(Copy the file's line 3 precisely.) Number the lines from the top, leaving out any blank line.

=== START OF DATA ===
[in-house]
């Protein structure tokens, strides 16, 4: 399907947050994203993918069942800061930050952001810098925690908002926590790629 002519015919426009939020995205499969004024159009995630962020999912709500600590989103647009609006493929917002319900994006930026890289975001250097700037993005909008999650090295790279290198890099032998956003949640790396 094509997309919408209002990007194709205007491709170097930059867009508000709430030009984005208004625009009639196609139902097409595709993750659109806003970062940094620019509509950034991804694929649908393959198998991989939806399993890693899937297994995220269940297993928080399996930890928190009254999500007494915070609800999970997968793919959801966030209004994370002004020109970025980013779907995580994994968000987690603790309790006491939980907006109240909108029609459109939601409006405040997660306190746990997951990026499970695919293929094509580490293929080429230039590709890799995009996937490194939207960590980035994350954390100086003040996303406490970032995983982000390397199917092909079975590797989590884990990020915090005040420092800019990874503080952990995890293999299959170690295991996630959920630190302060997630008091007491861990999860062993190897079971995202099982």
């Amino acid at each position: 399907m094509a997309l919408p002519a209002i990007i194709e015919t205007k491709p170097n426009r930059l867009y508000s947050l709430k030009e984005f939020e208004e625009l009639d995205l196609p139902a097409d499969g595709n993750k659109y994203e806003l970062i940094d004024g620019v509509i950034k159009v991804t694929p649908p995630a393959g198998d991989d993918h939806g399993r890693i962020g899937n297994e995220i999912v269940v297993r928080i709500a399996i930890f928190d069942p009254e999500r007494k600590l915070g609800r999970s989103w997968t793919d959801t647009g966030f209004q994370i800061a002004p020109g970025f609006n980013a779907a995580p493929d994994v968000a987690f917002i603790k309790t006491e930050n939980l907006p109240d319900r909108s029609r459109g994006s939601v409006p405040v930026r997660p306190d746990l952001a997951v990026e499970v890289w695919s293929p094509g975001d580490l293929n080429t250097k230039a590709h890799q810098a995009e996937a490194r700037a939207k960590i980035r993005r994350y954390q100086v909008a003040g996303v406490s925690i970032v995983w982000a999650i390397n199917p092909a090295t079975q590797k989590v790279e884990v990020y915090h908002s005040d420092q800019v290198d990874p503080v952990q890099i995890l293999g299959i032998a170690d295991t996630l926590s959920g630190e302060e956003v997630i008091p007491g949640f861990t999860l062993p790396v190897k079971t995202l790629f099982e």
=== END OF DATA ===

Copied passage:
């Amino acid at each position: 399907m094509a997309l919408p002519a209002i990007i194709e015919t205007k491709p170097n426009r930059l867009y508000s947050l709430k030009e984005f939020e208004e625009l009639d995205l196609p139902a097409d499969g595709n993750k659109y994203e806003l970062i940094d004024g620019v509509i950034k159009v991804t694929p649908p995630a393959g198998d991989d993918h939806g399993r890693i962020g899937n297994e995220i999912v269940v297993r928080i709500a399996i930890f928190d069942p009254e999500r007494k600590l915070g609800r999970s989103w997968t793919d959801t647009g966030f209004q994370i800061a002004p020109g970025f609006n980013a779907a995580p493929d994994v968000a987690f917002i603790k309790t006491e930050n939980l907006p109240d319900r909108s029609r459109g994006s939601v409006p405040v930026r997660p306190d746990l952001a997951v990026e499970v890289w695919s293929p094509g975001d580490l293929n080429t250097k230039a590709h890799q810098a995009e996937a490194r700037a939207k960590i980035r993005r994350y954390q100086v909008a003040g996303v406490s925690i970032v995983w982000a999650i390397n199917p092909a090295t079975q590797k989590v790279e884990v990020y915090h908002s005040d420092q800019v290198d990874p503080v952990q890099i995890l293999g299959i032998a170690d295991t996630l926590s959920g630190e302060e956003v997630i008091p007491g949640f861990t999860l062993p790396v190897k079971t995202l790629f099982e």